By Echo Wang and Yingzhi Yang
NEW YORK/BEIJING (Reuters) – China’s ByteDance said on Monday that TikTok’s global business will become its subsidiary, even as Oracle Corp and Walmart Inc said over the weekend that they and U.S. investors would own the majority of the video app following a deal with U.S. President Donald Trump’s administration.
Trump signed an executive order on Aug. 14 giving ByteDance 90 days to sell TikTok, amid concerns that the personal data of as many as 100 million Americans that use the app could be passed on to China’s Communist Party government. On Saturday, he said he supported a deal in principle that would allow TikTok to continue to operate in the United States.
Accounts of the deal differ. ByteDance said on Monday that it will own 80% of TikTok Global, a newly created U.S. company that will own most of the app’s operations worldwide. Oracle and Walmart, which have agreed to take stakes in TikTok Global of 12.5% and 7.5% respectively, had said on Saturday that majority ownership of TikTok would be in American hands.
ByteDance in its statement on Monday said it was a “rumor” that U.S. investors would be TikTok Global’s majority owners and that ByteDance would lose control over TikTok. Oracle declined to comment on ByteDance’s statement, while Walmart did not respond to a request for comment.
Some sources close to the deal have sought to reconcile the discrepancy by pointing out that 41% of ByteDance is owned by U.S. investors, so by counting this indirect ownership TikTok Global would be majority owned by U.S. parties. One of the sources said the deal with Oracle and Walmart values TikTok Global at more than $50 billion.
TikTok also confirmed plans for an initial public offering of TikTok Global. The Beijing-based firm said TikTok Global’s board of directors will include ByteDance founder Zhang Yiming as well as Walmart’s chief executive Doug McMillon and current directors of ByteDance. The company declined to further comment on who else would be among the directors.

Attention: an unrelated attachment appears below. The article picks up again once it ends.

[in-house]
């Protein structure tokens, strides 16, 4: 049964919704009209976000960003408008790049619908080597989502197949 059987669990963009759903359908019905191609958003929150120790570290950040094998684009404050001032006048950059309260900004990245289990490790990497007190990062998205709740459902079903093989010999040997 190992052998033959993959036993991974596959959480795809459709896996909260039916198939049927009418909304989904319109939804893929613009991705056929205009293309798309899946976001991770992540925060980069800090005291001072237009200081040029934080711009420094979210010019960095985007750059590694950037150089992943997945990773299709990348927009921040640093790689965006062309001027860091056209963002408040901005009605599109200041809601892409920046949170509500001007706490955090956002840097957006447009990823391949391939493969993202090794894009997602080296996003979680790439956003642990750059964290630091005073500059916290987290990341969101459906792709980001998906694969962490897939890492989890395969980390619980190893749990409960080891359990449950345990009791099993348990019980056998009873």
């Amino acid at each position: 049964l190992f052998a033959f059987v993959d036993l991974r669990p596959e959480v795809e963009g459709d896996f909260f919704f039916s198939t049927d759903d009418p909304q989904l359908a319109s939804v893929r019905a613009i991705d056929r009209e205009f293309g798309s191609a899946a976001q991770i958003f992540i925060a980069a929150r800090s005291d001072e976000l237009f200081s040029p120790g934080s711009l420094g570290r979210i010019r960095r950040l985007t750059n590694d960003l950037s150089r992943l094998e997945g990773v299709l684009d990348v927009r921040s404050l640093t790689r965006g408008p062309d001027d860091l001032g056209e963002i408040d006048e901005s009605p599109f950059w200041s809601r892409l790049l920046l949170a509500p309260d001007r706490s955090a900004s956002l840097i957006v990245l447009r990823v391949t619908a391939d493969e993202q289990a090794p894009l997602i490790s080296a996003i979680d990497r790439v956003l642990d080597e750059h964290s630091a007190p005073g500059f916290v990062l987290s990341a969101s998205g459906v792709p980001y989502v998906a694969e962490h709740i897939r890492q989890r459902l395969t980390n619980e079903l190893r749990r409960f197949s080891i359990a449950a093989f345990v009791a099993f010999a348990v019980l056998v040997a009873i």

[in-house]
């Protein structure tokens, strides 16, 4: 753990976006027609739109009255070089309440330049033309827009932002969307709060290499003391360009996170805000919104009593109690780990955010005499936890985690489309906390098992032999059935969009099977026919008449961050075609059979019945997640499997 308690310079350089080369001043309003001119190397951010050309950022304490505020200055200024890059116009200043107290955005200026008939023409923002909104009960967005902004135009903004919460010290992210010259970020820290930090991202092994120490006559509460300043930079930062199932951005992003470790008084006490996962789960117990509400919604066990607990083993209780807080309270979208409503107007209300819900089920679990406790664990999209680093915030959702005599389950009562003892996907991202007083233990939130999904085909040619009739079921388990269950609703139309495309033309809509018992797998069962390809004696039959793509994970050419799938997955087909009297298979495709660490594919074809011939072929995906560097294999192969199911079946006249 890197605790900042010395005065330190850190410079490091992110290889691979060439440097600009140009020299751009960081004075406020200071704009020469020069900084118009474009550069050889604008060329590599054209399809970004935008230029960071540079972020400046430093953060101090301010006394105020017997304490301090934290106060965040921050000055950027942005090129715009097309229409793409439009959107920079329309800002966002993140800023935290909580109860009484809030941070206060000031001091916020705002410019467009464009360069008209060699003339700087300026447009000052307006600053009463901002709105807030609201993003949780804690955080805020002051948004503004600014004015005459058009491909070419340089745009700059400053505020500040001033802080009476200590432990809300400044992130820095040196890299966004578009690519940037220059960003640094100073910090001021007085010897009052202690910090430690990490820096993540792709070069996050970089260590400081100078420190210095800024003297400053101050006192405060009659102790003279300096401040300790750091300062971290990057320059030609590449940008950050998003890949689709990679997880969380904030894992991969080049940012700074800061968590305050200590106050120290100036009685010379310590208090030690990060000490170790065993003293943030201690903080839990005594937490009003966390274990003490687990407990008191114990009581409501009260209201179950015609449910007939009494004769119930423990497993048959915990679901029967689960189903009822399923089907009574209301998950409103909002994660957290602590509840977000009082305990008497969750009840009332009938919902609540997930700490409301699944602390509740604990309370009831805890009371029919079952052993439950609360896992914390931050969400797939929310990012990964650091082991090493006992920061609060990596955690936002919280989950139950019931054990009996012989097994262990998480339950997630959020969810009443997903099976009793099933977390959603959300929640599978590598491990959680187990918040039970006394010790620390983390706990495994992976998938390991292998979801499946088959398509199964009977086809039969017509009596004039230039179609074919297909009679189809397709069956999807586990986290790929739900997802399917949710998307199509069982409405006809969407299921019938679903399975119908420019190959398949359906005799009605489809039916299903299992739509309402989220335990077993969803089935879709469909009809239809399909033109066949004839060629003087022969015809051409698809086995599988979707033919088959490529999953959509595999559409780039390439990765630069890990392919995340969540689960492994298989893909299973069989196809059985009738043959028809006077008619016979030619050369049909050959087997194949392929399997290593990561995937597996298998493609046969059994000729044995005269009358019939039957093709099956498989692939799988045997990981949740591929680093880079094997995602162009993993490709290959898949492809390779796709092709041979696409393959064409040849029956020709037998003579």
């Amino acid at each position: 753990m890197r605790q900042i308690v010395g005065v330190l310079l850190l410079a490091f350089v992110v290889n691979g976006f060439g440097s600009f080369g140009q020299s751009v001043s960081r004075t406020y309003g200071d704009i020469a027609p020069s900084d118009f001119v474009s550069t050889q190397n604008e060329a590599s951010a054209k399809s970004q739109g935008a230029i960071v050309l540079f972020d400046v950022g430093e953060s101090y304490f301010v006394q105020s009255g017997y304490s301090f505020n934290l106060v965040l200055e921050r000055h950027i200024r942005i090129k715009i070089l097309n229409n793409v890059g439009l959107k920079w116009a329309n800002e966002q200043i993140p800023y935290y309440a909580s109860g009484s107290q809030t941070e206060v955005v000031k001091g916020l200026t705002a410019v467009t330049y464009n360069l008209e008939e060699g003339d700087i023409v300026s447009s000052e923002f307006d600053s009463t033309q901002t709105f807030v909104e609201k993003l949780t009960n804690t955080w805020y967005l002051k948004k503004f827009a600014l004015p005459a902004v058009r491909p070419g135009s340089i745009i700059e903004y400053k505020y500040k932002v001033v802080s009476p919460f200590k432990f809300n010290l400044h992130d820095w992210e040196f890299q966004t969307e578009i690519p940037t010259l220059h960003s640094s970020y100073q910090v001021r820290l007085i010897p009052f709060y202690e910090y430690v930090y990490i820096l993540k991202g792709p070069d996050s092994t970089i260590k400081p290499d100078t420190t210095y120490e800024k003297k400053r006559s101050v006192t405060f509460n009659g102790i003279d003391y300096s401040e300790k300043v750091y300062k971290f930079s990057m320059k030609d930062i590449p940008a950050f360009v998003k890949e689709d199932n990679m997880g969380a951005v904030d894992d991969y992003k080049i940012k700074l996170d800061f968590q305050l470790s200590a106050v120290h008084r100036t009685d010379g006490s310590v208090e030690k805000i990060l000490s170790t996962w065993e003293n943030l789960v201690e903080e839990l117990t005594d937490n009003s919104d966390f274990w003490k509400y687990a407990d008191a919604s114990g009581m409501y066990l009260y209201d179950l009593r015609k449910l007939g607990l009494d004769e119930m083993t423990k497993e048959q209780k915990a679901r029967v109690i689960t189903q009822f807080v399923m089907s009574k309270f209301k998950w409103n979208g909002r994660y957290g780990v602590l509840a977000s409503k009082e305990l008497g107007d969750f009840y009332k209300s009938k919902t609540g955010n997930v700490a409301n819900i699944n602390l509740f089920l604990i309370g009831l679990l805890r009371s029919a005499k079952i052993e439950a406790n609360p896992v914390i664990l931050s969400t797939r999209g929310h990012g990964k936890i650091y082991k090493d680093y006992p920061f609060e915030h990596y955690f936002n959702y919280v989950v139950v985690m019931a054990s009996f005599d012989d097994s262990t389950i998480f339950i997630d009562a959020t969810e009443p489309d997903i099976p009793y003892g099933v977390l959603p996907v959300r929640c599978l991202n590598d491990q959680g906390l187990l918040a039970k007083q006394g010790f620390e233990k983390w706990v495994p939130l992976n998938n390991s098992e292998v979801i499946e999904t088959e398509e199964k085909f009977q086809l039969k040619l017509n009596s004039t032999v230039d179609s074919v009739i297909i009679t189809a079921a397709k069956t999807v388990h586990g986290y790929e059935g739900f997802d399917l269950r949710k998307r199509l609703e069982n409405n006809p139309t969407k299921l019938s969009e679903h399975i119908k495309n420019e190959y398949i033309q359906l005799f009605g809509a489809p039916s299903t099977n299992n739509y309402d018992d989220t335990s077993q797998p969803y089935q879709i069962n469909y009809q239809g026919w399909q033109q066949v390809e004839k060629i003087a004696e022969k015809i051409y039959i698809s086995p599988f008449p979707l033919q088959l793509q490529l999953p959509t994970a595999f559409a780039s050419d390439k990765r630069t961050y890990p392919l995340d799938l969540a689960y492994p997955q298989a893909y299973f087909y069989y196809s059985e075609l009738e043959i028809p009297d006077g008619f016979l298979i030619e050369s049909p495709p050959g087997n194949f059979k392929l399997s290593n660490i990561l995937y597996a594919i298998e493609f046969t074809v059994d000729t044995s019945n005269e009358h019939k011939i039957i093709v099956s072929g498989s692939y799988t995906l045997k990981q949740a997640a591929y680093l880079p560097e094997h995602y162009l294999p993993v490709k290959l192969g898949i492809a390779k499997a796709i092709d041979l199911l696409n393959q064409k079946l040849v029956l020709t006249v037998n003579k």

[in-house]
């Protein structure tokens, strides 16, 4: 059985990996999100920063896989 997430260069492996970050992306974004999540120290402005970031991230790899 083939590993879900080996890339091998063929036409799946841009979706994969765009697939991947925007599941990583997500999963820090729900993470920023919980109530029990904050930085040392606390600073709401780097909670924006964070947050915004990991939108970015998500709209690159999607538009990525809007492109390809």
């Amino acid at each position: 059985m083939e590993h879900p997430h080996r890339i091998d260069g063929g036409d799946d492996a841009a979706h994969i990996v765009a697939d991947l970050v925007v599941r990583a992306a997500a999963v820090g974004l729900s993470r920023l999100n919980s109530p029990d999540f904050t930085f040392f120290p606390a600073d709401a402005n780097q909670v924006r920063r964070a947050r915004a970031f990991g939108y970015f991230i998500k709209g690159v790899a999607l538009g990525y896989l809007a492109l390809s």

Oracle and Walmart said in a joint statement on Saturday that four out of the five board of directors will be Americans.
The current plan for TikTok Global does not involve any transfer of algorithms or technologies, and Oracle will be able to inspect TikTok U.S.’s source code, ByteDance said. This is akin to U.S. companies such as Microsoft Corp sharing their source code with Chinese technology experts, ByteDance added. Oracle and Walmart have said all of TikTok’s technology will be in possession of TikTok Global.
ByteDance also said a $5 billion payment of taxes TikTok Global is reportedly supposed to make to the U.S. Treasury is based on estimated income and other taxes the company will need to pay over the next few years and has nothing to do with the deal reached with Oracle and Walmart.
Trump last week had said there would be a $5 billion U.S. education fund as part of the deal but ByteDance has said it was not aware of this.
ByteDance owning the majority of TikTok Global and the algorithms means that ByteDance is “not out of the game” and has avoided the worst-case scenario, China’s state-run newspaper Global Times said in an editorial published on Sunday.
Shen Yi, a Fudan University professor, said in a separate article published in the Global Times on Monday that Trump’s nod to the deal “could even been seen as a reversal of U.S. President Donald Trump’s executive order issued in August” and that it was helped by a “concerted effort” by the Chinese government, ByteDance and U.S. domestic forces.
“If the Trump administration makes more moves to block the deal, it may encounter direct checks and balances from interest groups of Wall Street.”
(Reporting by Echo Wang in New York and Yingzhi Yang in Beijing; Additional reporting by Stephen Nellis in San Francisco and Roxanne Liu and Se Young Lee in Beijing; Editing by Muralikumar Anantharaman and Christopher Cushing)